Nova Scotia Liberals turn down NDP bid to set fixed election dates

By Canadian Press

HALIFAX — The latest attempt to propose a fixed election date in Nova Scotia was shot down by the governing Liberals on Monday, ensuring the province remains the only one in Canada without a set date to go to the polls.

The move came as the provincial legislature’s law amendments committee examined proposed changes to the Elections Act that would also allow limited internet voting for the military, along with financial reimbursement for candidate expenses related to family care.

The NDP amendment called for elections to be set for the first Tuesday in June in the fourth calendar year of a government’s mandate, but it was quickly voted down by the Liberal majority on the committee.

NDP house leader Claudia Chender said her party’s move was prompted by persistent rumours of an early election call following the government’s budget tabled last week.

“We don’t have to have that (election) conversation every time the government makes a decision, and yet we do,” said Chender. “Elections are a political tool in the tool box of the government of the day, and we think that’s wrong and we think it’s long since time to change it.”

The Opposition Progressive Conservatives also support setting a fixed election date, having tried a similar a similar move during the law amendments committee process in the spring of 2016. The Tories also proposed legislation during the fall session later the same year.

Tory committee member John Lohr pointed out that Premier Stephen McNeil supported fixed dates while on the opposition benches.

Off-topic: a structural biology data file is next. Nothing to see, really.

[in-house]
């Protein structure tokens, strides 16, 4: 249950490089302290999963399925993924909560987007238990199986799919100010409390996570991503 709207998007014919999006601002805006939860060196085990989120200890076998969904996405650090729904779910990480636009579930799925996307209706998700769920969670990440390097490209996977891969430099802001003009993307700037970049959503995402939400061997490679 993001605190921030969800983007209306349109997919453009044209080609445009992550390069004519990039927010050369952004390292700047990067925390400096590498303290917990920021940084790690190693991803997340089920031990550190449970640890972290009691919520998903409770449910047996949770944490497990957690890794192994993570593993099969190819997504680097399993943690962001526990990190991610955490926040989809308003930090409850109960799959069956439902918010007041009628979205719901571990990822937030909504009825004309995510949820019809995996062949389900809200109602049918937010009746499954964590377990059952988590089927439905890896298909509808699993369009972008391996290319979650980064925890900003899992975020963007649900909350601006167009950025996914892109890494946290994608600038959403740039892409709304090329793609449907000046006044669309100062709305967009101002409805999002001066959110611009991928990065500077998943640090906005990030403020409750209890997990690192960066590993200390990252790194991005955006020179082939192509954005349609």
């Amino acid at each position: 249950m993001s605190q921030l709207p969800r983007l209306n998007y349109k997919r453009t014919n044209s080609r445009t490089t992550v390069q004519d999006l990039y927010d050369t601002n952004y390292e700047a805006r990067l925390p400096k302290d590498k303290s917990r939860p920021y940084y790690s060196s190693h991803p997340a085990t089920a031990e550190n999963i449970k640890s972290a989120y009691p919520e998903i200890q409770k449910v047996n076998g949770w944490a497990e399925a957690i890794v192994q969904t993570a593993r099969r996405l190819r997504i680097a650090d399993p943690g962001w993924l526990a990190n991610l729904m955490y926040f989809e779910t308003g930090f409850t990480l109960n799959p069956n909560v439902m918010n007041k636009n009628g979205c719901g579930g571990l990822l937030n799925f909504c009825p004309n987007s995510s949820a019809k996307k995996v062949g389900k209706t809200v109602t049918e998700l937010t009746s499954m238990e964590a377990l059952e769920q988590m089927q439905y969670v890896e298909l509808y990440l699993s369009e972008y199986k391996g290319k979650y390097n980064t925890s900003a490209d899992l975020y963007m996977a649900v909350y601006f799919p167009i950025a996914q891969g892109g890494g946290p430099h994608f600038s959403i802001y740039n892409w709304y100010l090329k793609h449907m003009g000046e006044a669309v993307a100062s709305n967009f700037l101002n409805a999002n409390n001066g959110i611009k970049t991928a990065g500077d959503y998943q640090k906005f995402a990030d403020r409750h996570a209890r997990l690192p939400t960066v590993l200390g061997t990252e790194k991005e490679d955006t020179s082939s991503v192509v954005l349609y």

“It represents a major flip-flop on the part of the government that they are not supporting it,” Lohr said.

Since coming to power in 2013, McNeil has consistently turned down setting a fixed date, saying it hasn’t worked in instances where provinces have called early elections.

However, Nova Scotia’s chief electoral officer Richard Temporale supports the idea, saying it would give his office the advance notice needed to plan better for elections.

“We scramble when you get a date called which we are not privy to, so from a prep point of view it’s important to us,” said Temporale. 

He said it would also help level the playing field for political parties in terms of readiness.

“I think it gives opportunities for all parties to be collectively ready … to get their candidates lined up to get their advertising prepared.”

Temporale recommended setting a fixed date following the 2013 provincial election.

This report by The Canadian Press was first published March 2, 2020.

Keith Doucette, The Canadian Press

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